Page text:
7. Bob Grace (Point Pleasant Beach): Situated across the canal is the smallest high school in Ocean County. And when he took over as Point Beach's athletic director in the early 1990s, Bob Grace had worked at huge schools. So he knew he needed to be prepared for life in a small town high school. And if something didn't read right about little Point Pleasant Beach High School, he'd be the first one defending it, though he would never call you to tell you about it. He had that kind of a memory to ask you or remind you of what was written. Rarely was there ever any harm being done to his school in print, but at least I knew he was passionate about his job, his school, the kids under his jurisdiction in athletics and the community. That aside, he is one of the friendliest athletic directors I've ever been involved around. And when I did a column celebrating my 10th year in the business in 1994, he wrote me a letter congratulating me -- and calling me "Mark Blementhal" as the byline appeared in my first-ever bylined story in 1984. I have to admit it added a special touch.

6. Bernie Reider (Jackson Memorial): He is a legendary wrestling coach from the 1970s at Jackson Memorial and he had to take over the role as the school's AD after the death of the man in charge in 1985. But unlike the other guy who previously held the post, Bernie Reider could not have been a better gentleman to take over the role. Anything I needed ... anything ... he got it for me. He had a whole bunch of sports going on and he had a lot of different types of characters coaching in those sports, but yet, Bernie Reider handled it with a gentle touch, never had a negative thing to say unless you said something that sounded negative and then he'd quietly explain the situation. I had that happen to me after a Jackson wrestling match in the Shore Conference Tournament in 1989 when a kid just inexplicably didn't show up to wrestle and one of his teammates was beyond mad at his teammate and I wrote about it. It wasn't coach Al Aires who called me ... it was Bernie Reider, telling me it was not such a positive thing to write and that I didn't know the whole situation. Well I told him I was doing my job and how important his absence was to his team's not winning and we had a good conversation from there. Bernie Reider was like the understanding uncle you could turn to when things got crazy in the world. Too bad there weren't as many Bernie Reiders out there that I could deal with in my time in this business.

5. Ralph Carretta (Jackson Memorial): When Bernie Reider stepped down as AD, it was going to take someone very, very special to fill the position. Enter Ralph Carretta. I knew nothing about the man when he came into the job in 1993. But to my surprise, he was well-versed with all the sports at JMHS. And when I needed something from him, this man who looked a lot like character actor Dan Hadaya was there to get the information. He is one of the easiest conversations I've ever had and at a time when most of the ADs were acting like, well, crotchety old men for no reason at all, here was Ralph Carretta able to schmooze and make sense of a lot of things. He took on a lot of the same character-type coaches that Reider dealt with and he did it just as well. Were there complaints about how things got handled by him from the other coaches privately to me? Sure. They liked Bernie a whole lot. Bernie Reider was going to be a tough act to follow. But all of them knew in the end, Carretta had their backs. And he had my back in one very memorable episode that I will never stop thanking him and another AD on this list for. That's later on.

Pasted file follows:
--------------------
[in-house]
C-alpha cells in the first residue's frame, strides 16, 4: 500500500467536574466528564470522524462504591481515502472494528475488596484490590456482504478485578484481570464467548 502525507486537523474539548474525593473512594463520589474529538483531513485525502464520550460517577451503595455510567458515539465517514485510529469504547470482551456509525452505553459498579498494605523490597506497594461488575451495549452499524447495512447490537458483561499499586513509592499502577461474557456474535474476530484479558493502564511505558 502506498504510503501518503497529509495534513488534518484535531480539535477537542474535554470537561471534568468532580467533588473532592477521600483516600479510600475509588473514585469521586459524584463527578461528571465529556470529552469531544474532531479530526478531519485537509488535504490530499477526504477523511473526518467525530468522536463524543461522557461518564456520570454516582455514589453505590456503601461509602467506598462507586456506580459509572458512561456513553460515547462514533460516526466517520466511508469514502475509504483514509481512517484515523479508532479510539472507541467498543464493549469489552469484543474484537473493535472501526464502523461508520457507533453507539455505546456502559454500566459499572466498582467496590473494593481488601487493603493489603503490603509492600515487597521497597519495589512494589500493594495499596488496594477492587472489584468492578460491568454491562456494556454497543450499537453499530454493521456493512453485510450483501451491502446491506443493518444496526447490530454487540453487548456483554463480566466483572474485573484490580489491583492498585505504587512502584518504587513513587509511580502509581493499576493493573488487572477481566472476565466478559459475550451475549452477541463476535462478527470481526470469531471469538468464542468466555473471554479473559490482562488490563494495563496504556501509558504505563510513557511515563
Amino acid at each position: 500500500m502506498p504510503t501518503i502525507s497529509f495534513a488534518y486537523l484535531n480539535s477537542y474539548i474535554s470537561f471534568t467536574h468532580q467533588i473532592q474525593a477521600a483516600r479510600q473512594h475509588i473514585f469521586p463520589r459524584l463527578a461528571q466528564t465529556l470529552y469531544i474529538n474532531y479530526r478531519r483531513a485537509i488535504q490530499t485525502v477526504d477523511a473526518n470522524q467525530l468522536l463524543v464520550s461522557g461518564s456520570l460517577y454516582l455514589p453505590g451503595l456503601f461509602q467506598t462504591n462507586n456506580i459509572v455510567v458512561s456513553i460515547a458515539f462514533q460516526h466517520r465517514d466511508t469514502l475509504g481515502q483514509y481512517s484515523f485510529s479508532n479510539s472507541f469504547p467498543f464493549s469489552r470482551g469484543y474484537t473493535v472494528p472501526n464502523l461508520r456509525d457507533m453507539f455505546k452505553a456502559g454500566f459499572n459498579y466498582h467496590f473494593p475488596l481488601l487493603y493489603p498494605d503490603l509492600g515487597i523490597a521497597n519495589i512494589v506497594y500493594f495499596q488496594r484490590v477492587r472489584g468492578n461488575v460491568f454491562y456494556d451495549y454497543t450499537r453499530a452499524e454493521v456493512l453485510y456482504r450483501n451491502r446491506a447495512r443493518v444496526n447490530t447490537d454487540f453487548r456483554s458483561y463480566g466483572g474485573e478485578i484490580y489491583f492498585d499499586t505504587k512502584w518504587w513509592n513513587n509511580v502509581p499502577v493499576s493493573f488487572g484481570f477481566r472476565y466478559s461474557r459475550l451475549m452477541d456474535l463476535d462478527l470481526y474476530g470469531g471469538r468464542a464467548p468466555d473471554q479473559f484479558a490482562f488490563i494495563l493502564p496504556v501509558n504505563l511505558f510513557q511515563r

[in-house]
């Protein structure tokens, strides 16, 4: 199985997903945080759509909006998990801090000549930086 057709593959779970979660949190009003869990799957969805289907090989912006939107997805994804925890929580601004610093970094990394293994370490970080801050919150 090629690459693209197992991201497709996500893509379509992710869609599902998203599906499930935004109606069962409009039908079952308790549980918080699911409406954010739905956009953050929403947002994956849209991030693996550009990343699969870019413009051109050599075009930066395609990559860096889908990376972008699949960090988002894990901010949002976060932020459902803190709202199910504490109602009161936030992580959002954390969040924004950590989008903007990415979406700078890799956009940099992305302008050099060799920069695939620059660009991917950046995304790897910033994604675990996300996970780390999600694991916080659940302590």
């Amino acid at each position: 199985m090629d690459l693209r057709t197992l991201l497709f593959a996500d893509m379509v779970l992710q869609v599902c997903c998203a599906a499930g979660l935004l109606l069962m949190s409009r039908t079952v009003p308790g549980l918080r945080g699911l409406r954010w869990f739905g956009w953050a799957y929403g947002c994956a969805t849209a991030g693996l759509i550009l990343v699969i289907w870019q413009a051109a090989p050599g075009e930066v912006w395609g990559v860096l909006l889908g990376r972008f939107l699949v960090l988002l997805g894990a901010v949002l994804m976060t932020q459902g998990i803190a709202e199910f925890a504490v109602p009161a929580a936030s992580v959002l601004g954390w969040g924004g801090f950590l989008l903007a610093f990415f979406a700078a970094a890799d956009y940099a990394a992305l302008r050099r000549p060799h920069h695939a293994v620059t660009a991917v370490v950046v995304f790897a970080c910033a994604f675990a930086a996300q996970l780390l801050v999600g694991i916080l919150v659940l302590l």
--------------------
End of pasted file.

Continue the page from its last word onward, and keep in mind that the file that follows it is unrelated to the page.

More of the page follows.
4. Ron Whitehurst (Interlachen): Ron, like Rich Russell at Coral Shores, is a proud alum of the school he works for now, Interlachen High. And before he got into teaching and then coaching, he was a businessman. I think that certainly helped him become a little more acclimated into the job of athletic director when Doug Feltner stepped down in late 2009. He rarely complains about things involving his school. He's one of the most positive sports coaches you will ever come across, whether he was coaching volleyball, weightlifting, football and, still, softball. Whitehurst is a big ol' teddy bear type that can be brutally honest with you about subjects. That's just him. But I've never met as big a math and numbers geek like myself than him. And he knows his kids by uniform numbers better than anyone I've ever met. He can ramble off stats off the top of his head like no one I've ever known before or most likely after him. The man always seems to have an answer at the top of his head for anything I have. And oh, can the guy tell a story. Personable to say the least and he never holds a grudge. All those are the mark of a great AD -- even if he's a recent guy who took on the job and may not have had the training to be an AD before he got the job. He's just been a natural at it.